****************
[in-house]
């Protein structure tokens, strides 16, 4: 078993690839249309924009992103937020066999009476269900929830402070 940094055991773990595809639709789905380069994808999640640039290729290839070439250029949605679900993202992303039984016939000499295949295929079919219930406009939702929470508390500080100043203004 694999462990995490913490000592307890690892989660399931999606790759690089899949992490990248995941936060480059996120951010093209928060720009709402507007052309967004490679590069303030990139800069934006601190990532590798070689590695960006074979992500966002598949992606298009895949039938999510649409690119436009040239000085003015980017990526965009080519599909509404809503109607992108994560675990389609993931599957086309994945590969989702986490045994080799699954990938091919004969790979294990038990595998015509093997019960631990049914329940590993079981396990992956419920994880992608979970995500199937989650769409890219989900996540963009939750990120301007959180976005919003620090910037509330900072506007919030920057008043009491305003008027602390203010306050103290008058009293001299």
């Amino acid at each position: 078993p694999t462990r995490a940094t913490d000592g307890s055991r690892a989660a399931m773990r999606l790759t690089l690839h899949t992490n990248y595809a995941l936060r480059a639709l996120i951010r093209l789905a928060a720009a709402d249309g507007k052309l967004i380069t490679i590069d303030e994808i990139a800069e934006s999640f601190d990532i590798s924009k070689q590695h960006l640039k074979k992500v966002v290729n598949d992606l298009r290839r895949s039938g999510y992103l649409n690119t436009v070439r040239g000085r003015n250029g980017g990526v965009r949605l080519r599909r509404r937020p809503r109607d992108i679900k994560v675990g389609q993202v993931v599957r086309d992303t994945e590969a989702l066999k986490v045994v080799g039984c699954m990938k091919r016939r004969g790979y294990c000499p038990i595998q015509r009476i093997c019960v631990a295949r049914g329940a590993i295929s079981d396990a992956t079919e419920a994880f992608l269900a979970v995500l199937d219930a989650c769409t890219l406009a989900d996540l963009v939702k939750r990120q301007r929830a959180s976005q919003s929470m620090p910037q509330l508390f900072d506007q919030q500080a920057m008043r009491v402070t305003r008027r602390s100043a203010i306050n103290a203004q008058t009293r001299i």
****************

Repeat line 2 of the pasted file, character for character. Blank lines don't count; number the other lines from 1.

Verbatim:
């Protein structure tokens, strides 16, 4: 078993690839249309924009992103937020066999009476269900929830402070 940094055991773990595809639709789905380069994808999640640039290729290839070439250029949605679900993202992303039984016939000499295949295929079919219930406009939702929470508390500080100043203004 694999462990995490913490000592307890690892989660399931999606790759690089899949992490990248995941936060480059996120951010093209928060720009709402507007052309967004490679590069303030990139800069934006601190990532590798070689590695960006074979992500966002598949992606298009895949039938999510649409690119436009040239000085003015980017990526965009080519599909509404809503109607992108994560675990389609993931599957086309994945590969989702986490045994080799699954990938091919004969790979294990038990595998015509093997019960631990049914329940590993079981396990992956419920994880992608979970995500199937989650769409890219989900996540963009939750990120301007959180976005919003620090910037509330900072506007919030920057008043009491305003008027602390203010306050103290008058009293001299």